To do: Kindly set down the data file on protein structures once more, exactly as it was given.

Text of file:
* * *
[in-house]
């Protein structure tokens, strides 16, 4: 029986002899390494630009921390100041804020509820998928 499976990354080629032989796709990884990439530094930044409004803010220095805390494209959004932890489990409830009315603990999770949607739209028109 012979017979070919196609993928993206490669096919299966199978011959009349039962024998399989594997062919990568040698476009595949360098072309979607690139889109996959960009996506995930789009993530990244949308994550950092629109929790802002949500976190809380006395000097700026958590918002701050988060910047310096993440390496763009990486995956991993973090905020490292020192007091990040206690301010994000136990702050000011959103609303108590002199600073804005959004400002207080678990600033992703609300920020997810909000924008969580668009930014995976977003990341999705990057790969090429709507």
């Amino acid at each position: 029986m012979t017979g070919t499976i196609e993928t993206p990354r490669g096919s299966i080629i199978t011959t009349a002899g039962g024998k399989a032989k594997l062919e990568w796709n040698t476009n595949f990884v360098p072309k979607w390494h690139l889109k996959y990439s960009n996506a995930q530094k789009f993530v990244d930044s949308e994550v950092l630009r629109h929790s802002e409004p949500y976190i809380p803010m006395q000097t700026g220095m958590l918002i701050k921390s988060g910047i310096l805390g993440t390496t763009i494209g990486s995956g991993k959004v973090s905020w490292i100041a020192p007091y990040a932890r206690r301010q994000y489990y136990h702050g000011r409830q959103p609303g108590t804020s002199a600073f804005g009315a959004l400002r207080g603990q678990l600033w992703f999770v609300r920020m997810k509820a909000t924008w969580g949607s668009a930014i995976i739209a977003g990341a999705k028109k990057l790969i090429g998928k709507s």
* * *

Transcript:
[in-house]
């Protein structure tokens, strides 16, 4: 029986002899390494630009921390100041804020509820998928 499976990354080629032989796709990884990439530094930044409004803010220095805390494209959004932890489990409830009315603990999770949607739209028109 012979017979070919196609993928993206490669096919299966199978011959009349039962024998399989594997062919990568040698476009595949360098072309979607690139889109996959960009996506995930789009993530990244949308994550950092629109929790802002949500976190809380006395000097700026958590918002701050988060910047310096993440390496763009990486995956991993973090905020490292020192007091990040206690301010994000136990702050000011959103609303108590002199600073804005959004400002207080678990600033992703609300920020997810909000924008969580668009930014995976977003990341999705990057790969090429709507």
């Amino acid at each position: 029986m012979t017979g070919t499976i196609e993928t993206p990354r490669g096919s299966i080629i199978t011959t009349a002899g039962g024998k399989a032989k594997l062919e990568w796709n040698t476009n595949f990884v360098p072309k979607w390494h690139l889109k996959y990439s960009n996506a995930q530094k789009f993530v990244d930044s949308e994550v950092l630009r629109h929790s802002e409004p949500y976190i809380p803010m006395q000097t700026g220095m958590l918002i701050k921390s988060g910047i310096l805390g993440t390496t763009i494209g990486s995956g991993k959004v973090s905020w490292i100041a020192p007091y990040a932890r206690r301010q994000y489990y136990h702050g000011r409830q959103p609303g108590t804020s002199a600073f804005g009315a959004l400002r207080g603990q678990l600033w992703f999770v609300r920020m997810k509820a909000t924008w969580g949607s668009a930014i995976i739209a977003g990341a999705k028109k990057l790969i090429g998928k709507s």